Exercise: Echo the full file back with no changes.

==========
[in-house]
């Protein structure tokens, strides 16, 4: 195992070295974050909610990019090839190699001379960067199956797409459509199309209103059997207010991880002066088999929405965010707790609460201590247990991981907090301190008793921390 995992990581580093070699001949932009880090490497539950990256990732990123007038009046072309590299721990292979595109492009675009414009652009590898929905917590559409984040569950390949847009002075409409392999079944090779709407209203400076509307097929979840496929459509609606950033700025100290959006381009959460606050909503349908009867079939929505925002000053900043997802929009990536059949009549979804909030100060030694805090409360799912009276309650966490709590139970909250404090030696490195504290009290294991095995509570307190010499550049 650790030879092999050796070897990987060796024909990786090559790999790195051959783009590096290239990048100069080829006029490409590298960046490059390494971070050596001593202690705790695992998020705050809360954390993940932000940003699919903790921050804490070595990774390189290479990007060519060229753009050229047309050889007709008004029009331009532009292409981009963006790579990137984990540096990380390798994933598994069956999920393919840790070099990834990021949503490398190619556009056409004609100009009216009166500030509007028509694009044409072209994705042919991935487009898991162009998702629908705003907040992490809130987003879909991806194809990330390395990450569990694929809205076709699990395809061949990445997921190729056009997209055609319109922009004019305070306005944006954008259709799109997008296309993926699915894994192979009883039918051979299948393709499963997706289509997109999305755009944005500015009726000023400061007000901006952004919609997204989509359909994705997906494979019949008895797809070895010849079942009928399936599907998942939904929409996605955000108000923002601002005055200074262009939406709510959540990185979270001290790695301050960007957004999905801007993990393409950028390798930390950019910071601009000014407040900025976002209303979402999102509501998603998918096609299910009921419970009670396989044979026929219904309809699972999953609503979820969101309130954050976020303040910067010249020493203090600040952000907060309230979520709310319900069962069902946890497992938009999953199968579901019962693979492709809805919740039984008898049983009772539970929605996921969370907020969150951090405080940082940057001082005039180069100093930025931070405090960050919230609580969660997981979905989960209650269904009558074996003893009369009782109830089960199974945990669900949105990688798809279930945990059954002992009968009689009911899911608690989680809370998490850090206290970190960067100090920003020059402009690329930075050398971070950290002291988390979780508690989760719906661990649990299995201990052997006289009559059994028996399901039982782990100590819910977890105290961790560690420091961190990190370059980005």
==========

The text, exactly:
[in-house]
């Protein structure tokens, strides 16, 4: 195992070295974050909610990019090839190699001379960067199956797409459509199309209103059997207010991880002066088999929405965010707790609460201590247990991981907090301190008793921390 995992990581580093070699001949932009880090490497539950990256990732990123007038009046072309590299721990292979595109492009675009414009652009590898929905917590559409984040569950390949847009002075409409392999079944090779709407209203400076509307097929979840496929459509609606950033700025100290959006381009959460606050909503349908009867079939929505925002000053900043997802929009990536059949009549979804909030100060030694805090409360799912009276309650966490709590139970909250404090030696490195504290009290294991095995509570307190010499550049 650790030879092999050796070897990987060796024909990786090559790999790195051959783009590096290239990048100069080829006029490409590298960046490059390494971070050596001593202690705790695992998020705050809360954390993940932000940003699919903790921050804490070595990774390189290479990007060519060229753009050229047309050889007709008004029009331009532009292409981009963006790579990137984990540096990380390798994933598994069956999920393919840790070099990834990021949503490398190619556009056409004609100009009216009166500030509007028509694009044409072209994705042919991935487009898991162009998702629908705003907040992490809130987003879909991806194809990330390395990450569990694929809205076709699990395809061949990445997921190729056009997209055609319109922009004019305070306005944006954008259709799109997008296309993926699915894994192979009883039918051979299948393709499963997706289509997109999305755009944005500015009726000023400061007000901006952004919609997204989509359909994705997906494979019949008895797809070895010849079942009928399936599907998942939904929409996605955000108000923002601002005055200074262009939406709510959540990185979270001290790695301050960007957004999905801007993990393409950028390798930390950019910071601009000014407040900025976002209303979402999102509501998603998918096609299910009921419970009670396989044979026929219904309809699972999953609503979820969101309130954050976020303040910067010249020493203090600040952000907060309230979520709310319900069962069902946890497992938009999953199968579901019962693979492709809805919740039984008898049983009772539970929605996921969370907020969150951090405080940082940057001082005039180069100093930025931070405090960050919230609580969660997981979905989960209650269904009558074996003893009369009782109830089960199974945990669900949105990688798809279930945990059954002992009968009689009911899911608690989680809370998490850090206290970190960067100090920003020059402009690329930075050398971070950290002291988390979780508690989760719906661990649990299995201990052997006289009559059994028996399901039982782990100590819910977890105290961790560690420091961190990190370059980005």